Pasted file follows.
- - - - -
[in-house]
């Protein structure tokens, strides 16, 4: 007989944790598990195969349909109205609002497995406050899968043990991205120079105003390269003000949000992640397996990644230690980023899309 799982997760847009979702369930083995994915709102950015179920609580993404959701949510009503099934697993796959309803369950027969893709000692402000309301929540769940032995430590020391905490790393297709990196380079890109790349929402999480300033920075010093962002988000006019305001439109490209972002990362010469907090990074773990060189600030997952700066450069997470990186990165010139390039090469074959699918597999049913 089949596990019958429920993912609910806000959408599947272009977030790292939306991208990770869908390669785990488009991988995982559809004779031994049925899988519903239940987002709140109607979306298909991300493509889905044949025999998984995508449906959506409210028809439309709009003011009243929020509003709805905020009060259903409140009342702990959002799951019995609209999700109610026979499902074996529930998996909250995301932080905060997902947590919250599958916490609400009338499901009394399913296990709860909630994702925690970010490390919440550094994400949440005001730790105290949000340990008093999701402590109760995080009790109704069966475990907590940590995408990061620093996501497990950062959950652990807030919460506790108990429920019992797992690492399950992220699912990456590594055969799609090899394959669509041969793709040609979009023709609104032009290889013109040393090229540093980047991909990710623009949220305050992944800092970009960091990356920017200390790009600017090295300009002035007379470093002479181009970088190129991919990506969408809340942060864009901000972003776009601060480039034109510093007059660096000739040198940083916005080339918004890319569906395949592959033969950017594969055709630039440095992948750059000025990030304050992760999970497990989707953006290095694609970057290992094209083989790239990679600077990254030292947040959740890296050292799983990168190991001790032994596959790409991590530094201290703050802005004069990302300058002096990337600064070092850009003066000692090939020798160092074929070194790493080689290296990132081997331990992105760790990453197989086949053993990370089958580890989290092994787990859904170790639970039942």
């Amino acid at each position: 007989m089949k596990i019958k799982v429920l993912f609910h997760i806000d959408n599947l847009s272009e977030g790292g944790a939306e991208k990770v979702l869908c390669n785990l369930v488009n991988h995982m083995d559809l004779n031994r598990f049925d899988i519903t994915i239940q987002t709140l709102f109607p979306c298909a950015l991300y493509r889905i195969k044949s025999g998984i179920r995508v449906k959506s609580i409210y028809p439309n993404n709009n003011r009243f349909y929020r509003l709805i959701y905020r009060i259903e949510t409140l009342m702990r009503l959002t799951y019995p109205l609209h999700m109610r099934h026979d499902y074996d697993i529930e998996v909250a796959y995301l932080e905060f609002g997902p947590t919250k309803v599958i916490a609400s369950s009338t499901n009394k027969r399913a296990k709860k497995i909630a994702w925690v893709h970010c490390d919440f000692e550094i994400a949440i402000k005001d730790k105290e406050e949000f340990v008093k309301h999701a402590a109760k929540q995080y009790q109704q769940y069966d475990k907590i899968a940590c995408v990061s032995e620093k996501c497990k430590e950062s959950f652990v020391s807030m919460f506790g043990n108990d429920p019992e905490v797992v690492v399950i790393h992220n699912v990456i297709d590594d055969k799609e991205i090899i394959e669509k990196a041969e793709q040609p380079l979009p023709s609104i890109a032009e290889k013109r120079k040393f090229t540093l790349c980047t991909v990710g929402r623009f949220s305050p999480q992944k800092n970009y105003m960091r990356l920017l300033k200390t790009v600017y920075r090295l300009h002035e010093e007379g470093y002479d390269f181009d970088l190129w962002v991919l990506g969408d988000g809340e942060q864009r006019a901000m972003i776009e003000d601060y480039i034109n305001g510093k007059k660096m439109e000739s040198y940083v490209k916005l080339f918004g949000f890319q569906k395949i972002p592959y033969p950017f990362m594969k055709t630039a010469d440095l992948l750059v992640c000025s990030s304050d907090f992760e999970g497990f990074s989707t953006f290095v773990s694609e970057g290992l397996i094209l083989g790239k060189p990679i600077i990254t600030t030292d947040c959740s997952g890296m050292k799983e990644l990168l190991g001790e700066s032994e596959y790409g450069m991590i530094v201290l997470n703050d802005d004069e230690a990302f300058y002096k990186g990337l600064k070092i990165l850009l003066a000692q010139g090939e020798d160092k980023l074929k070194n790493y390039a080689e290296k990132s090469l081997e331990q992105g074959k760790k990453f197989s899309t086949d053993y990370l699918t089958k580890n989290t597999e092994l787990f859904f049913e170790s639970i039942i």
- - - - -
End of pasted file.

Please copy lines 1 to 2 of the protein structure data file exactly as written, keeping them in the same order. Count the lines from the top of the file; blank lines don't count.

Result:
[in-house]
């Protein structure tokens, strides 16, 4: 007989944790598990195969349909109205609002497995406050899968043990991205120079105003390269003000949000992640397996990644230690980023899309 799982997760847009979702369930083995994915709102950015179920609580993404959701949510009503099934697993796959309803369950027969893709000692402000309301929540769940032995430590020391905490790393297709990196380079890109790349929402999480300033920075010093962002988000006019305001439109490209972002990362010469907090990074773990060189600030997952700066450069997470990186990165010139390039090469074959699918597999049913 089949596990019958429920993912609910806000959408599947272009977030790292939306991208990770869908390669785990488009991988995982559809004779031994049925899988519903239940987002709140109607979306298909991300493509889905044949025999998984995508449906959506409210028809439309709009003011009243929020509003709805905020009060259903409140009342702990959002799951019995609209999700109610026979499902074996529930998996909250995301932080905060997902947590919250599958916490609400009338499901009394399913296990709860909630994702925690970010490390919440550094994400949440005001730790105290949000340990008093999701402590109760995080009790109704069966475990907590940590995408990061620093996501497990950062959950652990807030919460506790108990429920019992797992690492399950992220699912990456590594055969799609090899394959669509041969793709040609979009023709609104032009290889013109040393090229540093980047991909990710623009949220305050992944800092970009960091990356920017200390790009600017090295300009002035007379470093002479181009970088190129991919990506969408809340942060864009901000972003776009601060480039034109510093007059660096000739040198940083916005080339918004890319569906395949592959033969950017594969055709630039440095992948750059000025990030304050992760999970497990989707953006290095694609970057290992094209083989790239990679600077990254030292947040959740890296050292799983990168190991001790032994596959790409991590530094201290703050802005004069990302300058002096990337600064070092850009003066000692090939020798160092074929070194790493080689290296990132081997331990992105760790990453197989086949053993990370089958580890989290092994787990859904170790639970039942």